Acidifying your home canned tomatoes
The question still remains: Do you need to add lemon juice to your home canned tomatoes?
Tomatoes are available in gardens and farm markets all over the state right now. During food preservation classes this summer, one question related to tomatoes was asked at almost every class I instructed, “Do we have to add lemon juice to our tomatoes?” Along with those asking the lemon juice question, there were many participants who had never even heard about the lemon juice recommendation. The following information will help you understand that “yes” you must add lemon juice to your tomatoes and why.
It is critical when home canning tomatoes, whether they are whole, crushed or juiced to acidify them during the canning process. The acidity of a tomato is considered borderline between high and low acid foods.
Tomato varieties have been changed through the years and as a result, many now have milder flavor and lower acidity than the in the past. Testing has shown that some current tomato varieties have pH values at or above pH 4.6; a few have values of pH 5 or even higher. Adding the recommended amount of lemon juice (or citric acid) lowers the pH of all tested varieties enough to allow for safe boiling water bath canning. Acidifying all tomatoes now is recommended because it allows for safe processing in a boiling water bath canner (and for a safe short process in a pressure canner). To ensure their safety after being preserved, they must be acidified as part of the food preservation process and they must be acidified whether you are using a boiling water bath canner or pressure canner.
The acidification process is quite simple. To acidify whole, crushed or juiced tomatoes, add two tablespoons of bottled lemon juice or 1/2 teaspoon of citric acid per quart of tomatoes. For pints, use one tablespoon bottled lemon juice or 1/4 teaspoon citric acid. The lemon juice can be added directly to the jars before filling with the tomato product or can be added after filling. Just make sure to add the lemon juice to each jar and to follow the recommended amounts precisely. Bottled lemon juice must be used, not fresh squeezed. The bottled lemon juice has a standardized acidity level, with fresh squeezed the level can vary. Sugar may be added to offset an acid taste after opening the jars that have been processed and sealed, if desired, but the acid cannot be decreased prior to canning.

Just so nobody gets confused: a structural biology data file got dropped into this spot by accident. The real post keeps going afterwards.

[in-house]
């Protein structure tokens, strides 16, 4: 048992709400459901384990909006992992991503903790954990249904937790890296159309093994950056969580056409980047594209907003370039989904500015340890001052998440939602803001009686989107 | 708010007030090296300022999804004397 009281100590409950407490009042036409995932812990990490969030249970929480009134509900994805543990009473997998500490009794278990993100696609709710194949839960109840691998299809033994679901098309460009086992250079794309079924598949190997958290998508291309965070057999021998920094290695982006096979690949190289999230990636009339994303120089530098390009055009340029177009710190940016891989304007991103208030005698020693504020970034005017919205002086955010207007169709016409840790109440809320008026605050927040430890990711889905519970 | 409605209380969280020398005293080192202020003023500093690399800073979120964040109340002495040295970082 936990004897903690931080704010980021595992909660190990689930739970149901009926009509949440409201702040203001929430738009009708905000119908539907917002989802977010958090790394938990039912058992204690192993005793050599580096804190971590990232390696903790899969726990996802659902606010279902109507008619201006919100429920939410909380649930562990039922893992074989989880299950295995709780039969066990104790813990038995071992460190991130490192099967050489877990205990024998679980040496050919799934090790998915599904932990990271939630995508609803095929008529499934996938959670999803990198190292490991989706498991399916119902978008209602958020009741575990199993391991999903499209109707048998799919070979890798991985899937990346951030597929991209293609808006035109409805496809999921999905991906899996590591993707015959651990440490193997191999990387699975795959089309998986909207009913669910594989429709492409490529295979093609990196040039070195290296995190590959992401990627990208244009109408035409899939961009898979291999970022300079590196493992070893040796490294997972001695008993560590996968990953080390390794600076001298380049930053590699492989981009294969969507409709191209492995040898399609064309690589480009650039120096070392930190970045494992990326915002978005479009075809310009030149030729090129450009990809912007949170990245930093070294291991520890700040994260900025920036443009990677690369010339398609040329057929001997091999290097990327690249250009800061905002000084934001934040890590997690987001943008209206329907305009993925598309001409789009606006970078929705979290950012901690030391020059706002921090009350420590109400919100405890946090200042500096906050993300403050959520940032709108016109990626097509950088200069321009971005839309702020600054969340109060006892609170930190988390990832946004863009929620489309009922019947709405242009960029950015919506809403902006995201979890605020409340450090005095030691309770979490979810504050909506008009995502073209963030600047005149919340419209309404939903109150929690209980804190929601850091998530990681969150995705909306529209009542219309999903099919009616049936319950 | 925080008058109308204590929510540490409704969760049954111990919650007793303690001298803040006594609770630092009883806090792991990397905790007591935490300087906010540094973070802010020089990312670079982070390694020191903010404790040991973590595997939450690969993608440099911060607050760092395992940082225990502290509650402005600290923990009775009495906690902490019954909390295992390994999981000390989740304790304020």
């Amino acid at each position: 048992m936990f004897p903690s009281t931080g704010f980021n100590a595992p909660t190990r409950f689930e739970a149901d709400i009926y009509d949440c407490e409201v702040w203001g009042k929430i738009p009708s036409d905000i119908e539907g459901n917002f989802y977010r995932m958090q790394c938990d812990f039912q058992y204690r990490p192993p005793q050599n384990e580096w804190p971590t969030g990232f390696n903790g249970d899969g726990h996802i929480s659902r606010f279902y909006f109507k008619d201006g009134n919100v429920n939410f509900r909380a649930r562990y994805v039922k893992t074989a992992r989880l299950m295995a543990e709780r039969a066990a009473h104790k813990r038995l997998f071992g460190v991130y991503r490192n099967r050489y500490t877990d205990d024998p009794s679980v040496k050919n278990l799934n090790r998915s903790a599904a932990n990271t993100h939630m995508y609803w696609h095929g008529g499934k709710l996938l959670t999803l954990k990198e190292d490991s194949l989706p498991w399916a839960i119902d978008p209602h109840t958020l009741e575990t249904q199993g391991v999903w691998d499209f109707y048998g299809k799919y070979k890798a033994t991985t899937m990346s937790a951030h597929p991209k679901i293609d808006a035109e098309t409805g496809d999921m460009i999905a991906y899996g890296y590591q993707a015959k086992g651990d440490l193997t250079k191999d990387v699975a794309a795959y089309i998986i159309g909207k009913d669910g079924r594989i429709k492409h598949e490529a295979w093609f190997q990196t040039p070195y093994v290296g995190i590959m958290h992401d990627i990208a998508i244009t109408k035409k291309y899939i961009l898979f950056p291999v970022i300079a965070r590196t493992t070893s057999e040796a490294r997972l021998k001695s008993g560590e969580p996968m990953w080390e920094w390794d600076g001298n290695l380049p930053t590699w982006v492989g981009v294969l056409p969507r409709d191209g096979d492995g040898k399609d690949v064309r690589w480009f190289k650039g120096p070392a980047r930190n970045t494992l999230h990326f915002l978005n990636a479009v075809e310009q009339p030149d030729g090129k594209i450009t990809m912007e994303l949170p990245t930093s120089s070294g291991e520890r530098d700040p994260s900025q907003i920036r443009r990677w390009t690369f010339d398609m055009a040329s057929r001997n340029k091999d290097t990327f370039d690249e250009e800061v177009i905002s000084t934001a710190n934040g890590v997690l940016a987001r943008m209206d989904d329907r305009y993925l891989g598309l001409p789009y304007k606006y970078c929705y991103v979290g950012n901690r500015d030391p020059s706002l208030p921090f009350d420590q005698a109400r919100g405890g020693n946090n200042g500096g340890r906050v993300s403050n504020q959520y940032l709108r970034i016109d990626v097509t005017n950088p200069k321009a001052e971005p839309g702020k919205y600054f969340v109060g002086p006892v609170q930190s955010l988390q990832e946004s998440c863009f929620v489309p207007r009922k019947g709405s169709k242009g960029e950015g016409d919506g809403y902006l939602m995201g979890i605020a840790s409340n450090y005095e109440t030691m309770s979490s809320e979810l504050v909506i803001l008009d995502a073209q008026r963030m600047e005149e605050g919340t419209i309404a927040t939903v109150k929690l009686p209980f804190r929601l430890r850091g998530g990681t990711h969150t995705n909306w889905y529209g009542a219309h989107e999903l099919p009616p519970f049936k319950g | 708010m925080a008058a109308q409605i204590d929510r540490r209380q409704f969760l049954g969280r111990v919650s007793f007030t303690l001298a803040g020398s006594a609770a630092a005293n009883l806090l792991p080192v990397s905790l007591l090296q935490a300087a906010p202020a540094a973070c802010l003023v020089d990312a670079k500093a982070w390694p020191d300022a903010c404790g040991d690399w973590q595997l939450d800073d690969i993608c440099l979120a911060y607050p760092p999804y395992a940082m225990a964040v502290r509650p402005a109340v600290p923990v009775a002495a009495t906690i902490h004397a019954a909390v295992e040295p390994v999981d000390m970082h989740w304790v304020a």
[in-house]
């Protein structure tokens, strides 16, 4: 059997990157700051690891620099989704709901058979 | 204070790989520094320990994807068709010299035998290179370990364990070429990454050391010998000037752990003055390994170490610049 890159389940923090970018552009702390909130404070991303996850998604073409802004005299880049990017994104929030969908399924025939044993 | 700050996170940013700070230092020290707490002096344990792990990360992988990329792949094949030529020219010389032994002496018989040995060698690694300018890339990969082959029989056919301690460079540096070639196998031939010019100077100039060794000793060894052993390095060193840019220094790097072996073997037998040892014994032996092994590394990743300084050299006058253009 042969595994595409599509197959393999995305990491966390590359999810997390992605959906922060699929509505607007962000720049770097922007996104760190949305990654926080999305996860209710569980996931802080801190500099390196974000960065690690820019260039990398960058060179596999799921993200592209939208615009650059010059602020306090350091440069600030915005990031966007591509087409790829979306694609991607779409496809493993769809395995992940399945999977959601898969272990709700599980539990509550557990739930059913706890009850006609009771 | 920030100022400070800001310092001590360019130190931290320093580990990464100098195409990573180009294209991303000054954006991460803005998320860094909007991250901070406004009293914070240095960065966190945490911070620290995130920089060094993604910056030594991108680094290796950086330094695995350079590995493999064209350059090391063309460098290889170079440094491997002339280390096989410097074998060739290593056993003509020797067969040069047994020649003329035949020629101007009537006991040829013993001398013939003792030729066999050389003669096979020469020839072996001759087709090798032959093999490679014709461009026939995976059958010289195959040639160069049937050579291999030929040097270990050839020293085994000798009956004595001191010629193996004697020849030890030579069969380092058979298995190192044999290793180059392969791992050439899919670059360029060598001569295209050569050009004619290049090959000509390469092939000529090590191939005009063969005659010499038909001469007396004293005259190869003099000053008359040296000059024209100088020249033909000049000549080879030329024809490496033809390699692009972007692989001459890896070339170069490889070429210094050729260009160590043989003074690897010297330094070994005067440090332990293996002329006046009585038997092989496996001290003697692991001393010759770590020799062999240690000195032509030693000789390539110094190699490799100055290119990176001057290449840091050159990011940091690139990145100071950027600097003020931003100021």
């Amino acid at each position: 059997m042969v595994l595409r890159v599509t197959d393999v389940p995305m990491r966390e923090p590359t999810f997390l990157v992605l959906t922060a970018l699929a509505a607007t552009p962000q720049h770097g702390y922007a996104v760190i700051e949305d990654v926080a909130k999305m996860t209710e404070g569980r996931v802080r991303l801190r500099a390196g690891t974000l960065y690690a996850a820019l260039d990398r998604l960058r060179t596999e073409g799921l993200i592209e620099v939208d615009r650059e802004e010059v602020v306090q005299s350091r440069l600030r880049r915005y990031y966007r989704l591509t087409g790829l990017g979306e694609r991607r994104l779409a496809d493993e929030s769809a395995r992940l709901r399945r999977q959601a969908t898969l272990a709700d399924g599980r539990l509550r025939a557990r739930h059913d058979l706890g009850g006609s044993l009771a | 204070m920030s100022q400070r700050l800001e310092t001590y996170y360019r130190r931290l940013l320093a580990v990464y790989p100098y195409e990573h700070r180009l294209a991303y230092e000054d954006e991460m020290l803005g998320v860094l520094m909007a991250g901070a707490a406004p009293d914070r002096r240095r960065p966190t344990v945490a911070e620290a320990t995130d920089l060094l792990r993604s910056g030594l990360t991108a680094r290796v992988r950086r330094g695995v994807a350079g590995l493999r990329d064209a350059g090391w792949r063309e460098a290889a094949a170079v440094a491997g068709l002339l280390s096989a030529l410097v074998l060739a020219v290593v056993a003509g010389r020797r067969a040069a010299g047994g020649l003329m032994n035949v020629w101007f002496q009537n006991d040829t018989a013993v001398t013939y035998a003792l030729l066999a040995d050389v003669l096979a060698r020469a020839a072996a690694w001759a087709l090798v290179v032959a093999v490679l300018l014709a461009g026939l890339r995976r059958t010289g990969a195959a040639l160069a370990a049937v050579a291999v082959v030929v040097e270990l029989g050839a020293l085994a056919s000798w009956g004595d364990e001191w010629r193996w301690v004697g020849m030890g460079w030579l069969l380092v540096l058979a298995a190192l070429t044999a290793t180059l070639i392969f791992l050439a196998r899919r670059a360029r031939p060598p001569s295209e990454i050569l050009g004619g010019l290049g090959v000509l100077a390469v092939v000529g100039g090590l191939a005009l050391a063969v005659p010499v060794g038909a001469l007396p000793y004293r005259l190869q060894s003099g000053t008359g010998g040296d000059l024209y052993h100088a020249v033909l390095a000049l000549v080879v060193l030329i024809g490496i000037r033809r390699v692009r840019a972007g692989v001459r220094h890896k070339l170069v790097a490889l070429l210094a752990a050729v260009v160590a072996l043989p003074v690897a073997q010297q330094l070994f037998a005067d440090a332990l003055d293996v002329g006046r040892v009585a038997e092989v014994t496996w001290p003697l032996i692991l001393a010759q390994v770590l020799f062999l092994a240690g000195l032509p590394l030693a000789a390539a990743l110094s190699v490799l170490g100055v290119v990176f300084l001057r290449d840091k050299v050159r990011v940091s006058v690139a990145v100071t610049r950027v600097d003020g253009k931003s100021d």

Michigan State University Extension also reminds home food preservers to always use current, research based recipes when canning tomatoes as well as any other produce. Recommendations and preservation processes have changed through the years and it is critical to use current methods in order to have a safely preserved product for you to consume. Resources that are recommended include: MSU Extension Michigan Fresh, National Center for Home Food Preservation, So Easy to Preserve book, Ball Blue Book (newer than 2000) and the USDA Guide to Complete Home Canning.
Acidifying tomatoes when recommended and using current food preservation recipes will give you the confidence in knowing you have preserved safe tomatoes.